Apparently, you can't do this to every video: and this is where it really starts getting interesting to me. How did YouTube decide which videos to add this feature to? There must have been some multimedia classification algorithm that maybe looked for keywords in the title and description and something like music in the audio channel or colors in the visual channel and combined this with the upload date -- and then enabled "snow" for this video.
I want to make these kinds of algorithms! How do we put everything that we know how to do in terms of multimodal video processing and machine learning and figure out for which videos it needs to be able to snow?
And it's not just snow. There are other ways in which this could go -- and should go -- it has potential to cause so much joy. I am sitting here "wistening" and thinking about friends and family and playing in the snow, but it's clear that we need to go being "wistening" and we need a very for watching+listening+reflecting+playing. It's also clear that we need the technologies that support these activities. Imagine a search engine that can find videos that are appropriate for 'snow': that goes so far beyond user information needs as they are currently conceptualized for multimedia that it sort of takes your breath away.
How to enable the multimedia community to work at these new (from the perspective of this moment, utterly fantastic) frontiers?
The key to doing work in this direction, is to evaluating it. How do we know if we were right in presenting the snow option for a given video? YouTube is probably analyzing its interaction logs at this very moment. But I hate to think that I need to go to work for YouTube in order to ever be able to do the evaluation necessary to write a paper on this topic. Everyone loves the snow, so everyone should be able to work in order to make it better.
Note to self qua New Year's resolution: Keep up commitment to evaluation -- we need it to push ourselves forward into the unknown in a meaningful way. Maybe it's what actually makes the difference between what we call computer science and what we call art. But I'll leave that thought to another day.
In the meantime, the overall conclusion is that holidays and multimedia information retrieval do indeed mix well in a blog post. So happy holidays (ans enjoy the video):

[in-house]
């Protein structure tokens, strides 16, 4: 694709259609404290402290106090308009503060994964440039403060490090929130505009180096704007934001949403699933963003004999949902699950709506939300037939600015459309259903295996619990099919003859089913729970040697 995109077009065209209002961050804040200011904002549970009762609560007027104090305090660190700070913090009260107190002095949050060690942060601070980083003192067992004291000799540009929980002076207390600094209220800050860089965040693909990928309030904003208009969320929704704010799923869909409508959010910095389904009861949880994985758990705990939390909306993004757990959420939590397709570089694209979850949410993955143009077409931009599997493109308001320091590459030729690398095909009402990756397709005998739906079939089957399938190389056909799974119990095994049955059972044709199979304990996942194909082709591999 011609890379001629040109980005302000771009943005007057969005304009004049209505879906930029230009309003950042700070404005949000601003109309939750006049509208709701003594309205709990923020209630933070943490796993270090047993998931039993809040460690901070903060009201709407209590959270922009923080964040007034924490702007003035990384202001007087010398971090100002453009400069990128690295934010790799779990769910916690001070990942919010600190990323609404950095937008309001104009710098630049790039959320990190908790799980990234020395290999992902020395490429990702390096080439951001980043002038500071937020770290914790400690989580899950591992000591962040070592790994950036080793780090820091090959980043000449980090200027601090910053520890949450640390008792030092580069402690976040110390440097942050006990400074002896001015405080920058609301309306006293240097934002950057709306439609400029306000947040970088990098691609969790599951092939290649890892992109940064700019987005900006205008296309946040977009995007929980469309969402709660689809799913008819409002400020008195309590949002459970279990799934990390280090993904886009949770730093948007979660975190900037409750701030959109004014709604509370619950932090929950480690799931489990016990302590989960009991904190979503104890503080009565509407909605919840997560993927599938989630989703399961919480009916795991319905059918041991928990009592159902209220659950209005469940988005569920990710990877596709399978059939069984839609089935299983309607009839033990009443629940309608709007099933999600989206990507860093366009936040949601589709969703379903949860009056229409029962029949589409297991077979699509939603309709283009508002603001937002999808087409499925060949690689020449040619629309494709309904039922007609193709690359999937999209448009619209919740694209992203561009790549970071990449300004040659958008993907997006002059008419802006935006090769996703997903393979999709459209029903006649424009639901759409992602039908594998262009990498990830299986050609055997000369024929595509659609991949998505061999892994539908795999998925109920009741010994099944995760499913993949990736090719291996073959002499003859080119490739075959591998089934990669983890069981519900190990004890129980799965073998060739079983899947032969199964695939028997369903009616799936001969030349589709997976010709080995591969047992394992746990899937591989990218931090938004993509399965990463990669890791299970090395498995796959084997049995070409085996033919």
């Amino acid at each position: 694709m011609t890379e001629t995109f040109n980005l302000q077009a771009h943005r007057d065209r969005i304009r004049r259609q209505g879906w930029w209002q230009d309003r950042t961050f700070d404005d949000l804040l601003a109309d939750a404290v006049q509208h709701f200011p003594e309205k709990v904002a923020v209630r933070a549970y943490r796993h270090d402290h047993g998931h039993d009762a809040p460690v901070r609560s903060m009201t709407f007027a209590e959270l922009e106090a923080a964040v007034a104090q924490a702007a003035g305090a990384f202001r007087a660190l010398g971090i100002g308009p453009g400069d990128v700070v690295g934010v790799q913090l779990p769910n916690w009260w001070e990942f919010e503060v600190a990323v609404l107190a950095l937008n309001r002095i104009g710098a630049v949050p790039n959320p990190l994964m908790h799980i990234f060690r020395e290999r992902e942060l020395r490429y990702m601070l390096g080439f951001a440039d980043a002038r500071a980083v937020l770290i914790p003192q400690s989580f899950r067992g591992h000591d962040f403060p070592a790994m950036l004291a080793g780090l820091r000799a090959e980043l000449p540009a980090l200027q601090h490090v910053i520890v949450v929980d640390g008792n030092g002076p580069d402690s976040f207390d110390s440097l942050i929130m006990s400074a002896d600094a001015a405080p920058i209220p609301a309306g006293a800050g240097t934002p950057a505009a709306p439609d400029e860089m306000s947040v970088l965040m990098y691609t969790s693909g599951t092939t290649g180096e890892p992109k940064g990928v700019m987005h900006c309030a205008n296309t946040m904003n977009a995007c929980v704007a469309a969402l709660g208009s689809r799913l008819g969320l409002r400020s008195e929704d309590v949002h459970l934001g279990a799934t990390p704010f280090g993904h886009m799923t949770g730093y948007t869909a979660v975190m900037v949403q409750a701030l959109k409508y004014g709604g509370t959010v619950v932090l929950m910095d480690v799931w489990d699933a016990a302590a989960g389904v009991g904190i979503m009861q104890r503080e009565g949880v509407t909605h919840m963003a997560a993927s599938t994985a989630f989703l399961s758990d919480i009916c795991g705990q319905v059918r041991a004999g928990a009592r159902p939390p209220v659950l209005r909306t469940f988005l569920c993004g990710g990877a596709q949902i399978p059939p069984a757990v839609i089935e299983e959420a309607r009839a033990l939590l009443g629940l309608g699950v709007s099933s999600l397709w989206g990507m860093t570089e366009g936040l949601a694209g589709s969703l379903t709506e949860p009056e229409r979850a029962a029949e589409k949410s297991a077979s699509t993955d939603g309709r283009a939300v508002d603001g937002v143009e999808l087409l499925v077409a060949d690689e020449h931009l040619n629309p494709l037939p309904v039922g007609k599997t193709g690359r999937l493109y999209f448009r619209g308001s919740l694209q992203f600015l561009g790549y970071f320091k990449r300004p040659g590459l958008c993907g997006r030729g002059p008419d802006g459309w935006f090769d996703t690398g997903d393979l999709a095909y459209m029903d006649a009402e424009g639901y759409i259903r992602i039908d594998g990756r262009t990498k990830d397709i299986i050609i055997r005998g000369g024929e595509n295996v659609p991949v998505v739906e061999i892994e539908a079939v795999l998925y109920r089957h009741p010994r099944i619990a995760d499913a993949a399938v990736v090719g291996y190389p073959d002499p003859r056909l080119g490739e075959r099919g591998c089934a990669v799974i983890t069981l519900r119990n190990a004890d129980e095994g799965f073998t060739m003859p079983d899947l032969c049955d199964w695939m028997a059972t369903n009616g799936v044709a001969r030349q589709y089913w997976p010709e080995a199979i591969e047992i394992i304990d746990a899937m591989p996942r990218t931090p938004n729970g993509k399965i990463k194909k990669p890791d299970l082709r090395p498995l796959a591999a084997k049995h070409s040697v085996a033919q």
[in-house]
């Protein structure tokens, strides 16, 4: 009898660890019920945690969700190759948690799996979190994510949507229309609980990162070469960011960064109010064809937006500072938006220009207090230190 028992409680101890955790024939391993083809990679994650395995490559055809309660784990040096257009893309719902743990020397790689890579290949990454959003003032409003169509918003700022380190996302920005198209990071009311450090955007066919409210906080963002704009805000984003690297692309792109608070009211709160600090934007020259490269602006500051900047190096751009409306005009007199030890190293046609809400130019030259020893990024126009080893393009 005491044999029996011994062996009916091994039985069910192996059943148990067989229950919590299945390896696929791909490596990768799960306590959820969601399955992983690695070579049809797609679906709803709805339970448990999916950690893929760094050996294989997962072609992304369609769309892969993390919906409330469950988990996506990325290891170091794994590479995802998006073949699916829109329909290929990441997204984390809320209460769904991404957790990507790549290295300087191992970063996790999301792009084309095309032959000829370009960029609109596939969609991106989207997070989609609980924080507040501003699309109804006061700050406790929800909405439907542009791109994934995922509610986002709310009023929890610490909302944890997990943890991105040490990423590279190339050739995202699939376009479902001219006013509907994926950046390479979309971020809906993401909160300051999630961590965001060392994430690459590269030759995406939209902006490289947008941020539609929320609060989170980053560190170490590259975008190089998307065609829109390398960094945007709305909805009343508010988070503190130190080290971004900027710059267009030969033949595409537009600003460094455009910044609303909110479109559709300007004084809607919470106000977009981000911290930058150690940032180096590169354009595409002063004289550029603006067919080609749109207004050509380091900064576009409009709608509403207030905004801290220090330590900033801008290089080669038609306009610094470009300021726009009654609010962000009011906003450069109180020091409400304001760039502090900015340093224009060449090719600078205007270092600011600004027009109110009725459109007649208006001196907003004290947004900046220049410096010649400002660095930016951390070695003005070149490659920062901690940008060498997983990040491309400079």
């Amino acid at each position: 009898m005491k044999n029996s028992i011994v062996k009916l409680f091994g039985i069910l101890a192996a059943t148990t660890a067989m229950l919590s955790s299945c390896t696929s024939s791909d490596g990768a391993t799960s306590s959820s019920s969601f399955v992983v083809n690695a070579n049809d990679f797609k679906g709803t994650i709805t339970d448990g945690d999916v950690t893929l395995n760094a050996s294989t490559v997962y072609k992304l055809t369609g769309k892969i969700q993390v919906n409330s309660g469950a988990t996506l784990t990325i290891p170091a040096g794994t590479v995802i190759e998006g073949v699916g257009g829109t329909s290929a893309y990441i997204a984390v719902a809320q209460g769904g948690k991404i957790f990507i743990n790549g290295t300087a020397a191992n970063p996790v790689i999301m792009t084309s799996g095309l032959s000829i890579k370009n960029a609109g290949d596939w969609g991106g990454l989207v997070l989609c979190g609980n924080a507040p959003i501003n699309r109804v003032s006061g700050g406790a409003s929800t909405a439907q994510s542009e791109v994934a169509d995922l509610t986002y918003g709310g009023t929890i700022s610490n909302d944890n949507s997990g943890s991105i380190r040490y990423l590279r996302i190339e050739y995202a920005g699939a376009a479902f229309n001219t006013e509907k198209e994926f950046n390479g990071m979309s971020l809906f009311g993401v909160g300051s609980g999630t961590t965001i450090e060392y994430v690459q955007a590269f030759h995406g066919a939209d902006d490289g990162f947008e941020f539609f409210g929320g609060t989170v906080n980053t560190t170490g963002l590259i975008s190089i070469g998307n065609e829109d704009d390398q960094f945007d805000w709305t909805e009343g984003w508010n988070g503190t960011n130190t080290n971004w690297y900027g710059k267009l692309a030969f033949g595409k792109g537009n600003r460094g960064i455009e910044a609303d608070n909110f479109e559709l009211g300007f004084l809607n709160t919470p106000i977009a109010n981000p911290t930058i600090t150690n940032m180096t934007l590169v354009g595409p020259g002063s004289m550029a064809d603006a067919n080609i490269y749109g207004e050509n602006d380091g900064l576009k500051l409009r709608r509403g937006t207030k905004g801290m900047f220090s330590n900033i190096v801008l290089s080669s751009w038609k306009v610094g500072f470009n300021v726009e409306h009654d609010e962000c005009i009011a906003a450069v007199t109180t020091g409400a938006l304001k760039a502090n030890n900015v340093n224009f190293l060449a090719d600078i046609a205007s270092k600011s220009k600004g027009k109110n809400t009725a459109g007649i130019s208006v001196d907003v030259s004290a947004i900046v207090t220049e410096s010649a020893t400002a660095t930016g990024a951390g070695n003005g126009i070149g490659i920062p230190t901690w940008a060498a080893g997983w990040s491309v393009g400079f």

Currently, I'm working to put together the survey for MediaEval 2012. This survey will be used to decide on the tasks that will run in 2012 and also will help to gather information that we will use to further refine the MediaEval model: the set of values and organizational principles that we use to run the benchmark.
At the workshop, someone came up to me and mentioned that he had made use of the model in a different setting, 'I hope you don't mind', he said. Mind? No. Quite to the contrary. We hope that other benchmarking initiatives pick up the MediaEval model and elements of it and put them to use.
I have resolved to be more articulate about exactly what the MediaEval model is. There's no secret sauce or anything -- it's just a set of points that are important to us and that we try to observe as a community.
The MediaEval Model The MediaEval model for benchmarking evaluation is an evolution of the classic model for an information retrieval benchmarking initiative (used by TREC, CLEF, TRECVid). It runs on a yearly cycle and culminates with a workshop where participants gather to discuss their results and plan future work.
The MediaEval attempts to push beyond existing practice, by maximizing the community involvement in the benchmark. Practically, we do this by emphasizing the following points:
Tasks are chosen using a survey, which gathers the opinion of the largest possible number of community members and potential MediaEval participants for the upcoming year.
Tasks follow the same overall schedule, but individual tasks are otherwise very autonomous and are managed by the Task Organizers.
The Tasks Organizers are encouraged to submit runs to their own tasks, but these runs do not count in the official ranking.